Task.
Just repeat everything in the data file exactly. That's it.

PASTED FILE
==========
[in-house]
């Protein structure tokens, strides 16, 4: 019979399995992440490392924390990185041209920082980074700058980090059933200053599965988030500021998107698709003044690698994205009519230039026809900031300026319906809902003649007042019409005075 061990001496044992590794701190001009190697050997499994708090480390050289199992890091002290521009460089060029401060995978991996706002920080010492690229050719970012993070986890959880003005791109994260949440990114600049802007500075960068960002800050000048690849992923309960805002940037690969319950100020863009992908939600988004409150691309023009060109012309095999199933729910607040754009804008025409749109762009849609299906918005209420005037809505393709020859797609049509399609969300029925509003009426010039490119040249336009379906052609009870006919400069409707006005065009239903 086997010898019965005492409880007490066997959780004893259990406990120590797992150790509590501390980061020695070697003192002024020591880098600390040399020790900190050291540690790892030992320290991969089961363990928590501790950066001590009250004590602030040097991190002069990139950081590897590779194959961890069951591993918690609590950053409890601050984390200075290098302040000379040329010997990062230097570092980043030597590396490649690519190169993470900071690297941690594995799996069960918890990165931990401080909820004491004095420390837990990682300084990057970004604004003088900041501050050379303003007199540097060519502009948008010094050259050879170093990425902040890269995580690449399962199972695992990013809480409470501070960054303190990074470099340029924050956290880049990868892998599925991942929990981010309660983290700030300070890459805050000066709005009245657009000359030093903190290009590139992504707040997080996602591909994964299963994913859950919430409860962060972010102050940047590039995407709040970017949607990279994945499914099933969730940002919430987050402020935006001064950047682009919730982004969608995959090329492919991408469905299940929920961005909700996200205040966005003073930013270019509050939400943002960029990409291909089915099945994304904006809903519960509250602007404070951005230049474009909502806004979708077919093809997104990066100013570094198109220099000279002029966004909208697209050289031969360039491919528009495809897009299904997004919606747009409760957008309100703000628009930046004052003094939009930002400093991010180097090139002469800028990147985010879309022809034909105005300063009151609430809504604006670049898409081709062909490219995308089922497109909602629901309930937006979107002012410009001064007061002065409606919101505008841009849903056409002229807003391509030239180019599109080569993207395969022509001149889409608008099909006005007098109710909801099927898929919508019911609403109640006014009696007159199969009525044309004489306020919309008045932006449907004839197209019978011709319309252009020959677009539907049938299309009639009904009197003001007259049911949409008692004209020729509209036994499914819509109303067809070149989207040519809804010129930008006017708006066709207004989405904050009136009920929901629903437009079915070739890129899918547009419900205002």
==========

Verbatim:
[in-house]
């Protein structure tokens, strides 16, 4: 019979399995992440490392924390990185041209920082980074700058980090059933200053599965988030500021998107698709003044690698994205009519230039026809900031300026319906809902003649007042019409005075 061990001496044992590794701190001009190697050997499994708090480390050289199992890091002290521009460089060029401060995978991996706002920080010492690229050719970012993070986890959880003005791109994260949440990114600049802007500075960068960002800050000048690849992923309960805002940037690969319950100020863009992908939600988004409150691309023009060109012309095999199933729910607040754009804008025409749109762009849609299906918005209420005037809505393709020859797609049509399609969300029925509003009426010039490119040249336009379906052609009870006919400069409707006005065009239903 086997010898019965005492409880007490066997959780004893259990406990120590797992150790509590501390980061020695070697003192002024020591880098600390040399020790900190050291540690790892030992320290991969089961363990928590501790950066001590009250004590602030040097991190002069990139950081590897590779194959961890069951591993918690609590950053409890601050984390200075290098302040000379040329010997990062230097570092980043030597590396490649690519190169993470900071690297941690594995799996069960918890990165931990401080909820004491004095420390837990990682300084990057970004604004003088900041501050050379303003007199540097060519502009948008010094050259050879170093990425902040890269995580690449399962199972695992990013809480409470501070960054303190990074470099340029924050956290880049990868892998599925991942929990981010309660983290700030300070890459805050000066709005009245657009000359030093903190290009590139992504707040997080996602591909994964299963994913859950919430409860962060972010102050940047590039995407709040970017949607990279994945499914099933969730940002919430987050402020935006001064950047682009919730982004969608995959090329492919991408469905299940929920961005909700996200205040966005003073930013270019509050939400943002960029990409291909089915099945994304904006809903519960509250602007404070951005230049474009909502806004979708077919093809997104990066100013570094198109220099000279002029966004909208697209050289031969360039491919528009495809897009299904997004919606747009409760957008309100703000628009930046004052003094939009930002400093991010180097090139002469800028990147985010879309022809034909105005300063009151609430809504604006670049898409081709062909490219995308089922497109909602629901309930937006979107002012410009001064007061002065409606919101505008841009849903056409002229807003391509030239180019599109080569993207395969022509001149889409608008099909006005007098109710909801099927898929919508019911609403109640006014009696007159199969009525044309004489306020919309008045932006449907004839197209019978011709319309252009020959677009539907049938299309009639009904009197003001007259049911949409008692004209020729509209036994499914819509109303067809070149989207040519809804010129930008006017708006066709207004989405904050009136009920929901629903437009079915070739890129899918547009419900205002």